Controlling Intermolecular Interactions at Interfaces: Case of Supramolecular Tuning of Fullerene’s Electronic Structure
in: Advanced Energy Materials (2018)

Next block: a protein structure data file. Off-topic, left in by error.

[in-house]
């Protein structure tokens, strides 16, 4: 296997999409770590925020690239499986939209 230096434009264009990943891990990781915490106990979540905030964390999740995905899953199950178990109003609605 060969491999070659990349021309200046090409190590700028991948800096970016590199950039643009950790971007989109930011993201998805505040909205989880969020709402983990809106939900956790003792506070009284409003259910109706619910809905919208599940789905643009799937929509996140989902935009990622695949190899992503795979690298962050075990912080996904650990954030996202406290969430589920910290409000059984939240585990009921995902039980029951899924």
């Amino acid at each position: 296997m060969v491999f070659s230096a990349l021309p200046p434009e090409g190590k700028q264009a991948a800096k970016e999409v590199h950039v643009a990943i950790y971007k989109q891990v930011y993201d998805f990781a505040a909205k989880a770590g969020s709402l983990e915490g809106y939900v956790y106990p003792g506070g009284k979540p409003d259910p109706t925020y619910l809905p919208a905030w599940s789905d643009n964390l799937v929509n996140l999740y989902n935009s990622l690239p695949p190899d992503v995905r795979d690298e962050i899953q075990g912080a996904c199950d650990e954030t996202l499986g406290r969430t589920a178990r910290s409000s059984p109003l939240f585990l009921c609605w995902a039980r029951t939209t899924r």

It is demonstrated that systematic and designated control of supramolecular nanostructures via interfacial engineering enables (opto)electronic C60-materialproperties to be widely adjusted. Interestingly, the lowest unoccupied molecular orbital (LUMO) energies of the same amphiphilic fullerene species are tuned up to 120 meV using supramolecular assembly, competitive to complete molecular change; cf. PC61BM to PC71BM causes a change of 200 meV. Morphology control is achieved through different thin-film production techniques involving molecular assembly at interfaces, including liquid–liquid interfacial precipitation (LLIP), and Langmuir–Blodgett technique at air–water interface. LLIP enables supramolecularly ordered extended surfaces, yielding the least electronically stable LUMO (ELUMO = −4.28 eV). After qualitatively explaining the observed electrochemical LUMO energy variation for these assemblies with varied molecular packing and aggregate dimensions, an analytical equation is proposed, connecting morphological parameters with LUMO energies with prospects in supramolecular chemistry. To demonstrate the applicability of supramolecular structure–electronic property relations and of supramolecular structure fabrication protocols established in this work to tailor device properties, amorphous-Si/fullerene hybrid solar cells are built and characterized. It is found that the supramolecular structure variation can be successfully translated to the solar cells, giving rise to a prototype linear relation between LUMO energy and open-circuit voltage.